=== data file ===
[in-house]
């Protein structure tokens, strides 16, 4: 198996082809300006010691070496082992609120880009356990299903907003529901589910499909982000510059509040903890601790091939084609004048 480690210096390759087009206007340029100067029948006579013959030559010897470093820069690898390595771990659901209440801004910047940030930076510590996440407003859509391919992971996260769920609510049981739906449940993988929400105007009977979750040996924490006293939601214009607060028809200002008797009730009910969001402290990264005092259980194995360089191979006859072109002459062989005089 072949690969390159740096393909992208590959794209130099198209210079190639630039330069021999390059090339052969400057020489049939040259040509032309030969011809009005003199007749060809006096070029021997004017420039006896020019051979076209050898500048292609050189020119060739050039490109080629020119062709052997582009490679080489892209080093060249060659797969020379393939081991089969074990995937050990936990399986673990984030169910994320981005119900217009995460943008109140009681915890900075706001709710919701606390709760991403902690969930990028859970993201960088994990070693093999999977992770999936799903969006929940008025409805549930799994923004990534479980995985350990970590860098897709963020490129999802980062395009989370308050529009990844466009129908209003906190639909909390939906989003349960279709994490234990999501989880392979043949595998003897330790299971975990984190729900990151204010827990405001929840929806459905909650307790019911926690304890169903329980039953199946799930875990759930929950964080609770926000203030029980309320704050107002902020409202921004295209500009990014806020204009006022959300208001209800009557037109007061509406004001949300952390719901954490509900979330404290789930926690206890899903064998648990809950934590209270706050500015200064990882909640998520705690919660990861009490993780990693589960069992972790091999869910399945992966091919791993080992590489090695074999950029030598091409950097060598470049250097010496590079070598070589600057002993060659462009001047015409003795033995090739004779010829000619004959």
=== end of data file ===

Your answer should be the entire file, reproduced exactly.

[in-house]
């Protein structure tokens, strides 16, 4: 198996082809300006010691070496082992609120880009356990299903907003529901589910499909982000510059509040903890601790091939084609004048 480690210096390759087009206007340029100067029948006579013959030559010897470093820069690898390595771990659901209440801004910047940030930076510590996440407003859509391919992971996260769920609510049981739906449940993988929400105007009977979750040996924490006293939601214009607060028809200002008797009730009910969001402290990264005092259980194995360089191979006859072109002459062989005089 072949690969390159740096393909992208590959794209130099198209210079190639630039330069021999390059090339052969400057020489049939040259040509032309030969011809009005003199007749060809006096070029021997004017420039006896020019051979076209050898500048292609050189020119060739050039490109080629020119062709052997582009490679080489892209080093060249060659797969020379393939081991089969074990995937050990936990399986673990984030169910994320981005119900217009995460943008109140009681915890900075706001709710919701606390709760991403902690969930990028859970993201960088994990070693093999999977992770999936799903969006929940008025409805549930799994923004990534479980995985350990970590860098897709963020490129999802980062395009989370308050529009990844466009129908209003906190639909909390939906989003349960279709994490234990999501989880392979043949595998003897330790299971975990984190729900990151204010827990405001929840929806459905909650307790019911926690304890169903329980039953199946799930875990759930929950964080609770926000203030029980309320704050107002902020409202921004295209500009990014806020204009006022959300208001209800009557037109007061509406004001949300952390719901954490509900979330404290789930926690206890899903064998648990809950934590209270706050500015200064990882909640998520705690919660990861009490993780990693589960069992972790091999869910399945992966091919791993080992590489090695074999950029030598091409950097060598470049250097010496590079070598070589600057002993060659462009001047015409003795033995090739004779010829000619004959």